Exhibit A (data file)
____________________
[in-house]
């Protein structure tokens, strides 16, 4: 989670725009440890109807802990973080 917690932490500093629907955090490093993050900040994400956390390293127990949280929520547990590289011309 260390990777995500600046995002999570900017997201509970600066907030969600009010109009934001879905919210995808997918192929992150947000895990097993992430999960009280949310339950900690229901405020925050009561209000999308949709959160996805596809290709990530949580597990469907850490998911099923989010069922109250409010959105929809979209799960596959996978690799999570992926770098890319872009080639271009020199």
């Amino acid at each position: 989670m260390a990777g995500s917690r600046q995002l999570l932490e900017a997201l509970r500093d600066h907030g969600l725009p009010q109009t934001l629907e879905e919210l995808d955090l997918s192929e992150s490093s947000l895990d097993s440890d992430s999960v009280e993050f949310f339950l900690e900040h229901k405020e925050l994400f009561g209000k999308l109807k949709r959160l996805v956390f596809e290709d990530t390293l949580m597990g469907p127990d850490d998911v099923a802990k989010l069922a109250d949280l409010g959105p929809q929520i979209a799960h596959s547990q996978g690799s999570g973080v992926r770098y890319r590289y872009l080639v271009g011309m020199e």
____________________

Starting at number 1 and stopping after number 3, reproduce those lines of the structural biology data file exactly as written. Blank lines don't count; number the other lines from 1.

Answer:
[in-house]
């Protein structure tokens, strides 16, 4: 989670725009440890109807802990973080 917690932490500093629907955090490093993050900040994400956390390293127990949280929520547990590289011309 260390990777995500600046995002999570900017997201509970600066907030969600009010109009934001879905919210995808997918192929992150947000895990097993992430999960009280949310339950900690229901405020925050009561209000999308949709959160996805596809290709990530949580597990469907850490998911099923989010069922109250409010959105929809979209799960596959996978690799999570992926770098890319872009080639271009020199």
């Amino acid at each position: 989670m260390a990777g995500s917690r600046q995002l999570l932490e900017a997201l509970r500093d600066h907030g969600l725009p009010q109009t934001l629907e879905e919210l995808d955090l997918s192929e992150s490093s947000l895990d097993s440890d992430s999960v009280e993050f949310f339950l900690e900040h229901k405020e925050l994400f009561g209000k999308l109807k949709r959160l996805v956390f596809e290709d990530t390293l949580m597990g469907p127990d850490d998911v099923a802990k989010l069922a109250d949280l409010g959105p929809q929520i979209a799960h596959s547990q996978g690799s999570g973080v992926r770098y890319r590289y872009l080639v271009g011309m020199e």